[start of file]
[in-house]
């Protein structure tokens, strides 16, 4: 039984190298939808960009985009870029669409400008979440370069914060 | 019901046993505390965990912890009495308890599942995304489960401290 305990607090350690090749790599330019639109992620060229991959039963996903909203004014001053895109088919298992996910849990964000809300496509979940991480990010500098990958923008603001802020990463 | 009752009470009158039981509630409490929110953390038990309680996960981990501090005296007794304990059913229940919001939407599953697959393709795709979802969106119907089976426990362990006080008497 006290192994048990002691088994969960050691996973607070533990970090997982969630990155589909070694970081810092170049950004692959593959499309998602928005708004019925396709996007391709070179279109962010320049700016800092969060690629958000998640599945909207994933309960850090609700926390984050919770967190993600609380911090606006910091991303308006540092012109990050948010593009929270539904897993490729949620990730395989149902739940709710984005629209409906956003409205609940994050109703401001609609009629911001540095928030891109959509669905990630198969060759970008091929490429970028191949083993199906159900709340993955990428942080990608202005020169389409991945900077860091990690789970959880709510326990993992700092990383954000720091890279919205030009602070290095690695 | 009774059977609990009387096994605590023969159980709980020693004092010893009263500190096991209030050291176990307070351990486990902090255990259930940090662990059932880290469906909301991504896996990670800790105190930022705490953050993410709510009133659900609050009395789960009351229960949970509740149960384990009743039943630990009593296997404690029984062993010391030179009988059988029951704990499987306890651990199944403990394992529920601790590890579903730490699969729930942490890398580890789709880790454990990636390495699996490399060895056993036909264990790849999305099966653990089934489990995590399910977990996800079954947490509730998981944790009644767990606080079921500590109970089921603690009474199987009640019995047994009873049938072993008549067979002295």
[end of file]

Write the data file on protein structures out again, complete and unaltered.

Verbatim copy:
[in-house]
């Protein structure tokens, strides 16, 4: 039984190298939808960009985009870029669409400008979440370069914060 | 019901046993505390965990912890009495308890599942995304489960401290 305990607090350690090749790599330019639109992620060229991959039963996903909203004014001053895109088919298992996910849990964000809300496509979940991480990010500098990958923008603001802020990463 | 009752009470009158039981509630409490929110953390038990309680996960981990501090005296007794304990059913229940919001939407599953697959393709795709979802969106119907089976426990362990006080008497 006290192994048990002691088994969960050691996973607070533990970090997982969630990155589909070694970081810092170049950004692959593959499309998602928005708004019925396709996007391709070179279109962010320049700016800092969060690629958000998640599945909207994933309960850090609700926390984050919770967190993600609380911090606006910091991303308006540092012109990050948010593009929270539904897993490729949620990730395989149902739940709710984005629209409906956003409205609940994050109703401001609609009629911001540095928030891109959509669905990630198969060759970008091929490429970028191949083993199906159900709340993955990428942080990608202005020169389409991945900077860091990690789970959880709510326990993992700092990383954000720091890279919205030009602070290095690695 | 009774059977609990009387096994605590023969159980709980020693004092010893009263500190096991209030050291176990307070351990486990902090255990259930940090662990059932880290469906909301991504896996990670800790105190930022705490953050993410709510009133659900609050009395789960009351229960949970509740149960384990009743039943630990009593296997404690029984062993010391030179009988059988029951704990499987306890651990199944403990394992529920601790590890579903730490699969729930942490890398580890789709880790454990990636390495699996490399060895056993036909264990790849999305099966653990089934489990995590399910977990996800079954947490509730998981944790009644767990606080079921500590109970089921603690009474199987009640019995047994009873049938072993008549067979002295």